Dr Limbie Kelly Kelegai’s book tells of his journey from becoming a quadriplegic to obtaining a PhD, writes MALUM NALU
A POWERFUL new book, Through the Eye of the Storm, by Dr Limbie Kelly Kelegai, tells of how he overcame being a quadriplegic to achieve his dreams.
Dr Kelegai, from Ialibu, Southern Highlands province, sustained a spinal injury in 1980 in a rugby league accident in Lae and became a quadriplegic while studying at the University of Technology.
On the night of Sept 22, 2005, Dr Kelegai received his PhD in information technology from the Vice-Chancellor of the Queensland University of Technology in Brisbane, Australia.
His two sons were on either side proudly groomed in their traditional Ialibuan attire.
The rest of his family was very close in the rows soaking the accolade with pride and joy – it was a momentous evening.
This was the pinnacle of Dr Kelegai’s career.
This is the story of how this young man lived through trauma with hope to achieve his dreams: never giving up regardless of the enormity of the trauma.
It is a love story of how he met his wife Rose, a nurse at the Angau Memorial Hospital in Lae, and how she stuck by him through good and bad times,
In these times, this book reminds us of the values we have lost: self-worth, self-belief, courage in the face of adversity and the power of hope.
It is a celebration of our heritage and our people and is a much-needed source of inspiration to instil hope in the hearts of many throughout this country.
If ever there was a perfect example of the power of human spirit and of love, this is it.
It is the extraordinary journey of an ordinary person who refused to succumb to negativity and hopelessness and allowed God to take control in every aspect of his life.
This book is a demonstration of the strength of positive thinking and has been highly recommended by notable members of society including Governor-General Sir Paulias Matane and managing director of PNG Sustainable Development Program David Sode as a must-read for everyone.
“I have read dozens of books in recent years but have not read anything like Dr Limbie Kelegai’s most impressive and positive life story,” Sir Paulias says.
“Limbie does not accept difficulties.
“In fact, he converts difficulties, negative to positive thoughts and actions.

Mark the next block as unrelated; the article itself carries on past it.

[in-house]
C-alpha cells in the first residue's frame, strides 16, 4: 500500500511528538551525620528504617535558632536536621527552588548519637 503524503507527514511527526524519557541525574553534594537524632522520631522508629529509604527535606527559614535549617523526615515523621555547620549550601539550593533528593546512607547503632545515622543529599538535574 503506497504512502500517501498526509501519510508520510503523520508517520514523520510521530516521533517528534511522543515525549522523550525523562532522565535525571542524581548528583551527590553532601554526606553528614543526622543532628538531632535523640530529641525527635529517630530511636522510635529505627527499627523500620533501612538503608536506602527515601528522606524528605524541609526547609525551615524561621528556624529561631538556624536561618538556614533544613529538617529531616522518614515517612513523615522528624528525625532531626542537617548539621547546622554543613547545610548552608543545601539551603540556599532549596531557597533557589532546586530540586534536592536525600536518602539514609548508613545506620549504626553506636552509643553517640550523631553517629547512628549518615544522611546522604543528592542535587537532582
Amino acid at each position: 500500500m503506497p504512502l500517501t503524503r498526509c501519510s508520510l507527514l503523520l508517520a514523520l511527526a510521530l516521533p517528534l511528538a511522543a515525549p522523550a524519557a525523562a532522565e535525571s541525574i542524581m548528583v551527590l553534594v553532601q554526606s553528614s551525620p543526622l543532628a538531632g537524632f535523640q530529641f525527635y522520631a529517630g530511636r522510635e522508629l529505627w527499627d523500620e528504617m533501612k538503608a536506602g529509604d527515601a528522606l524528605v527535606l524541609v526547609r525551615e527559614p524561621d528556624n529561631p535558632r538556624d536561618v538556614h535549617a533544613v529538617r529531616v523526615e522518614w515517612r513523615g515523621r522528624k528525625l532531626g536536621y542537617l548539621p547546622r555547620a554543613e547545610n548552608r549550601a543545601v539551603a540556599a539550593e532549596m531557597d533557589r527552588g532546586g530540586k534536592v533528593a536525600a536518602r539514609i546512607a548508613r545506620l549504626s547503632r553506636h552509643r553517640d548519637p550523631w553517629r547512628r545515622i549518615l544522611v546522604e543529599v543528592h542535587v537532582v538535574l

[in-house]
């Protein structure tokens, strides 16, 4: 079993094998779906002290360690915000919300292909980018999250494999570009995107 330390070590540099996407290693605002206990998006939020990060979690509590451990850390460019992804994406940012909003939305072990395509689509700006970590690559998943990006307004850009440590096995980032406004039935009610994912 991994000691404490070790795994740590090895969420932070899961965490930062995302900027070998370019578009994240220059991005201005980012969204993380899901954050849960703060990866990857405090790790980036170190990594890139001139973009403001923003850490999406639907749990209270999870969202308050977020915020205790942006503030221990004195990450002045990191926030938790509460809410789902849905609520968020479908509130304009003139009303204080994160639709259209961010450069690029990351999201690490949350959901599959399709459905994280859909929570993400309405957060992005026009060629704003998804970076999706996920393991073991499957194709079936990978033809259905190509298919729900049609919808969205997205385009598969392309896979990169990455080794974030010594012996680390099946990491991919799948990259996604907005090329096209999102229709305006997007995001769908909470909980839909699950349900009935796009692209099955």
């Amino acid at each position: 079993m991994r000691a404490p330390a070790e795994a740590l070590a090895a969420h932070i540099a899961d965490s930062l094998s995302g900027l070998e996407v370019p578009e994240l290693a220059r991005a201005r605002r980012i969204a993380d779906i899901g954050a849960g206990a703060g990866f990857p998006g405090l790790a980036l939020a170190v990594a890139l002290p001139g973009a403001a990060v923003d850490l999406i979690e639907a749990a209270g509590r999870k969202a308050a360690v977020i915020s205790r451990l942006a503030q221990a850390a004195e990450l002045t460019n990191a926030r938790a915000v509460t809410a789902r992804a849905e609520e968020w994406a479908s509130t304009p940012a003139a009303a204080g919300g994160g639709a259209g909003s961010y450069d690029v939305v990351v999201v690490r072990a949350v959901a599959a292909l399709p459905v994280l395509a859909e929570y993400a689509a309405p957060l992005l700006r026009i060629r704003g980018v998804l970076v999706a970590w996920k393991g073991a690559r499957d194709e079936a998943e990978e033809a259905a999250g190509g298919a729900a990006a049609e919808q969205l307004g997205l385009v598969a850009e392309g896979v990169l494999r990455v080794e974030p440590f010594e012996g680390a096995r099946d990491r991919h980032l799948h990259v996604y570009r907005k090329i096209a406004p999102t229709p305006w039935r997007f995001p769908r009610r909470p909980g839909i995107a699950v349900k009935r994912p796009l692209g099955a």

“He believes that nothing in the world is impossible to achieve.
“To him, words like impossibility, can’t or difficulty are not in his vocabulary and actions.
“To know more about this positive thinker and performer, we must read this book, which I now recommend to the Department of Education to buy copies of and distribute to all schools in PNG.
“I want to see our young people learn from Dr Kelegai’s examples to change them to be positive in life and actions.”
Mr Sode said Dr Kelegai and his family had been on an amazing journey through life.
“This is a story of an ordinary young man with an extraordinary twist in life: born free, reaching for his dreams and then, his world was turned upside down,” he said.
“Limbie starkly reminds us that life can shift you into reverse gear without notice.
“In a matter of seconds, he was transformed from a healthy, promising, energetic young man, to a quadriplegic in a football accident in Lae on March 9, 1980.
“As you read this book, you can’t help but enter with Limbie into the fellowship of the dark room of despair, pain, broken-heartedness, shattered dreams and a crashed life – inconceivable, leaving the option of death as a very valuable and sweet relief.
“But you will also feel the triumph as he defiantly clung on to life determined to live. “And amazingly, he struggled on, overcoming scores of obstacles, and in the midst of this turmoil found amazing love, and against all odds persevered to, remarkably, achieve his dreams.”
Dr Kelegai writes: “By the time I reached 18, I had lived my life.
“It was all but over.
“And the events that followed were like nothing I had imagined.
“I offer my personal story in the hope that it helps others elegantly clear hurdles of aloneness, grief and fear far faster than I did.
“I hope it encourages those enduring life’s challenges and who are in dire need for a ray of hope – you are not alone.
“And for others it might perhaps enlighten their hearts to appreciate the passing moments and value life a little more.
“It is by far the toughest thesis I have tackled.”
Dr Kelegai was born in 1961 in Yamex village, Ialibu, began his primary school education at the Lutheran Mission Primary School in 1968, and completed Grade Six in 1973.
In 1974, he attended Ialibu High School and completed his Grade 10 in 1977.
He then undertook mechanical engineering studies Unitech 1978.
At the time of the accident, he was undertaking his third year of studies at Unitech.
After a year-long rehabilitation at the Royal North Shore Hospital in Sydney, he returned to PNG.
Despite his disability, Dr Kelegai enrolled for an undergraduate programme in computer studies at Unitech in 1981.
At the end of 1983, Dr Kelegai graduated with a bachelor of technology in computing.
On Aug 1, 1980, Dr Kelegai married his sweetheart, Rose. They have six children.
He began his career with Unitech in 1984 and was with Unitech until his resignation in 2007.
In 1994, Dr Kelegai studied for his post-graduate masters in information technology, at the Queensland University of Technology (QUT), Brisbane, Australia.
He successfully completed the studies in 1995 and was awarded his masters degree.
In 2000, Dr Kelegai began studying for his PhD in information technology at the QUT.
He was awarded his doctorate in 2005.
Dr Kelegai and his family live in Brisbane, Australia.